Tuesday, September 23, 2008

Impact Fees make sense as White Flighters return

The New York Times reports that "White Flight" from New York City has reversed for the first time since 1940.

In population pockets, the same thing has been happening in Nashville as older suburbanites sell their large homes to move back to downtown condos to be closer to cultural amenities, sporting events and better health care.

It is this immediate trend that makes it imperative for elected Nashville officials to enact Impact Fees on all residential and multi-family construction to pay for the stress to roads, infrastructure and even schools.

The most striking thing from last night's town hall meeting at Stratford High School was the accounts of "separate but unequal" distribution of resources across Metro public schools. And "White Flight" can be blamed for that, as families of means left Nashville neighborhoods for the suburbs.

Now that some family members are returning to live in Nashville, it is only right that they pay for the privilege of living back in the city and supporting the infrastructure they deserted.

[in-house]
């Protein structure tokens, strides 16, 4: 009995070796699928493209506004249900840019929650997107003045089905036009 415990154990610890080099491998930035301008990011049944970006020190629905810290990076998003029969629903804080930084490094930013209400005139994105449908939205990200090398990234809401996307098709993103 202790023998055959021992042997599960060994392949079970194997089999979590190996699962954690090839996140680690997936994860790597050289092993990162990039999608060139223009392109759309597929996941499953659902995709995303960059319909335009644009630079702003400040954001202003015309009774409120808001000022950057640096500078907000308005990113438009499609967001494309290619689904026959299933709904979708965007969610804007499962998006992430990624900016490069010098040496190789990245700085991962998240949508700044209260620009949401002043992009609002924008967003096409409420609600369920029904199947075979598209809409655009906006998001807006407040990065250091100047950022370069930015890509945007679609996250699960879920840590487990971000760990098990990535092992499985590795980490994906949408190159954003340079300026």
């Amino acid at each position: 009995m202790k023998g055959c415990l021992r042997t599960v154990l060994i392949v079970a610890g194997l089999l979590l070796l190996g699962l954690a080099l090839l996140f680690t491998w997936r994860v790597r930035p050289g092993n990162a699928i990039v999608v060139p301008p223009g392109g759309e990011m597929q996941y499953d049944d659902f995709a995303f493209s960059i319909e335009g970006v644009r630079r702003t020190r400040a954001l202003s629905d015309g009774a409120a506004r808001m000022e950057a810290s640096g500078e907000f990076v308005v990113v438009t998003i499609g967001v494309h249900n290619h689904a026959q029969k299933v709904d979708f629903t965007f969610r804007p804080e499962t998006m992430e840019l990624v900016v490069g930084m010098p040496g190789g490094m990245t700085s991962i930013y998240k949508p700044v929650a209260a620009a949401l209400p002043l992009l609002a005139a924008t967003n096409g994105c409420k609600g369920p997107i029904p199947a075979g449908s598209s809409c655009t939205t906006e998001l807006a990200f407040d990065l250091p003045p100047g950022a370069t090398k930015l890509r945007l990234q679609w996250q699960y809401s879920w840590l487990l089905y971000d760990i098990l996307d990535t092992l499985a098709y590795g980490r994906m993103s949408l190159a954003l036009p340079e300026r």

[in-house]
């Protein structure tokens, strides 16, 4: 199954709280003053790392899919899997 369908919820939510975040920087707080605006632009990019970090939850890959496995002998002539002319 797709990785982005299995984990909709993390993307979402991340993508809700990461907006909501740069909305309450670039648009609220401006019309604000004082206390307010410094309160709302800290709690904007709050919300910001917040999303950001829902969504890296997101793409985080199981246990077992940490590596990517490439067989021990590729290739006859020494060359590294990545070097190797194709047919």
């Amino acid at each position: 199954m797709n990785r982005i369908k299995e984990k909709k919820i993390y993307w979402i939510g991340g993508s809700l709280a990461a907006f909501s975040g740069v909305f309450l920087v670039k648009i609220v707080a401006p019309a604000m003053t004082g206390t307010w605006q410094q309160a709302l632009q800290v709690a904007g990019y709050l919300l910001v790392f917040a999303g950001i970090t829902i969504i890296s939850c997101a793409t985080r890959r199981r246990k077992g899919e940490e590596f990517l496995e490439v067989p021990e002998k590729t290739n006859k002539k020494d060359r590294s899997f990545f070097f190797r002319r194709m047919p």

The Chamber of Commerce, which controls decisionmaking in Nashville and the what the news media publishes and broadcasts, does not want any discussion of Impact Fees. Any kind of tax is viewed as discouraging growth. That's wrong. So it is going to take extraordinary effort to get the matter of Impact Fees on the civic agenda.

Meanwhile, Nashville's affluent suburbs have had Impact Fees for two decades now. No wonder their schools are viewed as so much better. Revenue from such fees must go to school construction. So that frees up other school revenue for broader use in the district.

The next time someone complains about the quality of Metro Schools, talk about the need to enact Impact Fees on residential and multi-family construction. It is only fair as "White Flighters" return to the city. And it makes sense for a better future.

To read about New York City's demographic change, go to:


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